Opinion: CPW responds to ‘big irrigation’ protests

by Derek Cromble

Greenpeace has called for Cantabrians to take part in a peaceful civil disobedience demonstration against ‘big Irrigation’.

Early in August they targeted a Central Plains Water worksite in a protest, unfortunately, many facts they were espousing were incorrect or coloured.

To balance these claims, Cantabrians need to fully understand projects like the Central Plains Water Scheme and its positive impact on the Selwyn Te Waihora (Lake Ellesmere) catchment and its role in restoring it.

A study undertaken by Irrigation NZ, shows there is no correlation between areas of high irrigation development and regions with poor water quality.

In fact, here on our doorstep, Environment Canterbury has already identified that the restoration of Te Waihora cannot be achieved without the CPW scheme and its ability to protect the aquifers.

Concern about our waterways is high and to say that irrigation and/or Central Plains Water is responsible for the condition of the Selwyn River or Te Waihora is wrong. CPW has been operating for only two years. The Te Waihora issues have been known for decades.

Key to the establishment of CPW, is our desire to protect and enhance Canterbury’s water quality.

We want to be recognised environmentally as a world leader and we will do this, over time, by protecting and enhancing the surrounding waterways.

If we fail in this aspect, then the scheme has no future. Just like farmers, we are caretakers protecting the quality of our land.

How will we do this? There are two key ways.

• Protecting the aquifers.

By taking water from the Rakaia River in a controlled way, we are protecting the aquifers as farmers no longer have to rely on groundwater wells and artesian supplies.

Stage 1 has already completed its second successful irrigation season and is showing some exciting benefits such as existing groundwater irrigators only abstracting 25% of their groundwater allocation during the 2015/16/17 season, leaving 60 million cubic metres of water in the aquifers. Year-on-year, these quantities of water flowing through the aquifers will have a dramatic positive impact on Te Waihora and the surrounding waterways.

An indicator of our ambition to be a guardian of the environment is that we have recently agreed with ECan to provide a discharge of 3.5 cumecs or 45 million cubic metres per year of water into the Selwyn to replenish the flows.

The CPW headrace intake near Hororata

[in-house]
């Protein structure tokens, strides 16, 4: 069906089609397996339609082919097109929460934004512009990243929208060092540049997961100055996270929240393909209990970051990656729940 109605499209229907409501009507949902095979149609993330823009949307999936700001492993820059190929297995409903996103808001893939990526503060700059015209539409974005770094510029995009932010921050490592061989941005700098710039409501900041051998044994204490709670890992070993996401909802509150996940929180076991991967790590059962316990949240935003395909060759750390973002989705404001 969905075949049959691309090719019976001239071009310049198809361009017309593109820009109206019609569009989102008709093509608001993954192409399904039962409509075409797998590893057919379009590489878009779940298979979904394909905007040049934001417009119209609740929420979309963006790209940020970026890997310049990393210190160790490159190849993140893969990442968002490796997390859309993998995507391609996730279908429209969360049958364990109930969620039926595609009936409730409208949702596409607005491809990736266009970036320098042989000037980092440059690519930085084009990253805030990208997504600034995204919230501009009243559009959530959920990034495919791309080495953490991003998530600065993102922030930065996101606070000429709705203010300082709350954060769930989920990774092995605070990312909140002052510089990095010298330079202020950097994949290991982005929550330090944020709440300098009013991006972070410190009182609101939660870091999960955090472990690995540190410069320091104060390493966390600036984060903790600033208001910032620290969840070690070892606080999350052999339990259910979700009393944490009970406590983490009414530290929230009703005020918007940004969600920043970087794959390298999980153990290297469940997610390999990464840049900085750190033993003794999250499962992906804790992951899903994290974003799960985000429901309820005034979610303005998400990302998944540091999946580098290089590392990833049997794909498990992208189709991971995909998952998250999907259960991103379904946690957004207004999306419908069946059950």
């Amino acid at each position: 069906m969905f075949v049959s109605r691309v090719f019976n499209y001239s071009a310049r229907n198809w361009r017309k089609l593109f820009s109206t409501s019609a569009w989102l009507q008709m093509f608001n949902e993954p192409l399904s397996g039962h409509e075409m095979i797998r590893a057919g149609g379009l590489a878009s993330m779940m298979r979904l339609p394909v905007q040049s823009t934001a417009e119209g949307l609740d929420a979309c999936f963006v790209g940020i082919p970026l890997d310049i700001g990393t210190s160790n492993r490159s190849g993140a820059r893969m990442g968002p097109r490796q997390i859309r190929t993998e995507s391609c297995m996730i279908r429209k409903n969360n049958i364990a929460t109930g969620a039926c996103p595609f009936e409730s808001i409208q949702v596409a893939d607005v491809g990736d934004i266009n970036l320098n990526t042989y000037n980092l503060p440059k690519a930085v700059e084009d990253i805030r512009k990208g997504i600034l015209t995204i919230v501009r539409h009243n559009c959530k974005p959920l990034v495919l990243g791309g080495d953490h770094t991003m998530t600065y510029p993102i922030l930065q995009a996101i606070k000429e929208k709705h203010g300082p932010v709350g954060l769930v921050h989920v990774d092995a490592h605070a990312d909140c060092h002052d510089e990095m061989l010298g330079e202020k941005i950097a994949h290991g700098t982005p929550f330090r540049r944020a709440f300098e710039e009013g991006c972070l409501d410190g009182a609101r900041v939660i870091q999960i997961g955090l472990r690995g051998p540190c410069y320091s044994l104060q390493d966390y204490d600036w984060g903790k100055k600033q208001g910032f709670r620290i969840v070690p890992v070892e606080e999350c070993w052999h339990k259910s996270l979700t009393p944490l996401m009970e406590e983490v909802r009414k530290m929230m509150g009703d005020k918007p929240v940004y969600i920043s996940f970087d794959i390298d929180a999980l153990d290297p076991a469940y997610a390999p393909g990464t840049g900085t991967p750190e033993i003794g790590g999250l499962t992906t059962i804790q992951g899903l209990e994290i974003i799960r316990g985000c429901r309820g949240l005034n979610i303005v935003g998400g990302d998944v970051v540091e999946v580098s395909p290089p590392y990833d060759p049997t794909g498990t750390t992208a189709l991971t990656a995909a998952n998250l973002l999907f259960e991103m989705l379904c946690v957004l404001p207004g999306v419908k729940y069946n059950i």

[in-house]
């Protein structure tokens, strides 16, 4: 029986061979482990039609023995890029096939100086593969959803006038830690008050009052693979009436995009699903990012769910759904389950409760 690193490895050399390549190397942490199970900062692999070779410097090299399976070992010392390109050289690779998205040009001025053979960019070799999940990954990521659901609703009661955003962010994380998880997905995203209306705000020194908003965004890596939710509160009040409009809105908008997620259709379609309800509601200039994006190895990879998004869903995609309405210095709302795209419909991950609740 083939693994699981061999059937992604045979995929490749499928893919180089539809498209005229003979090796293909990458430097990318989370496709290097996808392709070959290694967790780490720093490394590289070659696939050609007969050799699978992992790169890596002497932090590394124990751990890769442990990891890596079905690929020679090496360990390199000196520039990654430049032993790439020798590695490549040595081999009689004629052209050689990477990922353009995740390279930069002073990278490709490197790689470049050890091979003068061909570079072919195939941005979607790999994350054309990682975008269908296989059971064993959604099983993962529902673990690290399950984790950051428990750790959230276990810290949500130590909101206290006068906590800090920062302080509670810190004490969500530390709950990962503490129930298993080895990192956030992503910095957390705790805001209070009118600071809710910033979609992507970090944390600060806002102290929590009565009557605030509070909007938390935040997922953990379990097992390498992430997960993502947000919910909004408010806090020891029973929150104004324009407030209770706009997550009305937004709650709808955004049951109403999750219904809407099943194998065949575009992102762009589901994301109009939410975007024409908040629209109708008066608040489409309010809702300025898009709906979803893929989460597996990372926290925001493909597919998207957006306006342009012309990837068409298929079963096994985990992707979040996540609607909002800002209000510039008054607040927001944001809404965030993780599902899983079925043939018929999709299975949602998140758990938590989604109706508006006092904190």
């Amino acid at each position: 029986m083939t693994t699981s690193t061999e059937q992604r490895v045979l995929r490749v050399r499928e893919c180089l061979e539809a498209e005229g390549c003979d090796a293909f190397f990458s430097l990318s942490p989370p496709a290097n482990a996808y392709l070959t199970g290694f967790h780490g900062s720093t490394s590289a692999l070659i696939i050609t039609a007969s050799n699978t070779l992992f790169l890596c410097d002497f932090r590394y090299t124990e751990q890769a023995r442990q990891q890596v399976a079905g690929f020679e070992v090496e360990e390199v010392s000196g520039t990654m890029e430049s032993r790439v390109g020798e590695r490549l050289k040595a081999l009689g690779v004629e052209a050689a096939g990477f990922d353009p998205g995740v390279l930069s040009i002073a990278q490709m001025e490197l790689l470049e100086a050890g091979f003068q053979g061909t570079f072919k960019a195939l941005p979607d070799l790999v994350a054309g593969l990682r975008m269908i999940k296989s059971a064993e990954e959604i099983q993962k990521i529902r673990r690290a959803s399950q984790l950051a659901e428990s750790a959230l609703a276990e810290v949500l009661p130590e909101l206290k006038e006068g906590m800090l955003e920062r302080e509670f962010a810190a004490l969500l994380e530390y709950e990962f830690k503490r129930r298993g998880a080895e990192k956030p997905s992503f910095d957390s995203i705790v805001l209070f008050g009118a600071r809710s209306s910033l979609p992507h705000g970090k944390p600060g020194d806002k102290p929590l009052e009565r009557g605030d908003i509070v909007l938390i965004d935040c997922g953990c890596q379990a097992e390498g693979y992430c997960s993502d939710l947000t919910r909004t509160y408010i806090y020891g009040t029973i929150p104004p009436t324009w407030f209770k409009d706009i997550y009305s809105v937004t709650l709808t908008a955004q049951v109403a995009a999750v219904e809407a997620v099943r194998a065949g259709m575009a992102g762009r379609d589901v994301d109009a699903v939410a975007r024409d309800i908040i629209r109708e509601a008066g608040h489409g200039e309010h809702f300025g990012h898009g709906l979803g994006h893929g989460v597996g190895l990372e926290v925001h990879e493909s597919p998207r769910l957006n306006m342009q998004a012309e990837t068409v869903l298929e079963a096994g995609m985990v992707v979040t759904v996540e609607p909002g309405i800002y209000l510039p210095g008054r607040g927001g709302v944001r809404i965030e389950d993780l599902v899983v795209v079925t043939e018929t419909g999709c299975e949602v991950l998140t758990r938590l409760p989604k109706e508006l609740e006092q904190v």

The claim that irrigation is all about dairy conversions is not correct. Yes, some farms will convert but they will have to manage within acceptable nutrient levels, as already mentioned. Many farmers do not want to go dairy farming and some soils are not suitable, so cropping, sheep, beef and deer will continue to be a major land use. In our Stage 2 area, indications are that only 15% of the area will convert to dairy and the remainder will continue to be top quality cropping land.

• Controlling and reducing use of nutrients.

Nutrient levels on farms inside the CPW scheme are monitored and audited yearly and with every farm having its own management plan, the reduction in nutrient application is one of the key environmental pillars on which the scheme is built. In the long term, even with the completion of Stage 2, our nutrient discharge levels will be lower in 2022 than they are today because of the advancement of new management practices and consent requirements.

As part of this environmental focus, we have established over 50 monitoring points downstream of the scheme, have established an Environmental Management Fund of approximately $160,000 per year and also the Te Waihora Enhancement Fund ($160,000/year).

Workers dwarfed by earthworks during construction of stage one

We also work closely with the Selwyn Waihora Water Zone committee, which is implementing the Canterbury Water Management Strategy in the area.

Today’s water issues are the result of problems that have developed over several decades but, with today’s greater knowledge and understanding of environmental issues, the creation of the Canterbury Water Management Strategy, the introduction of the Land and Water Regional Plan and the effort and desire of companies like CPW, more constructive steps are being taken to address and remedy our water issues.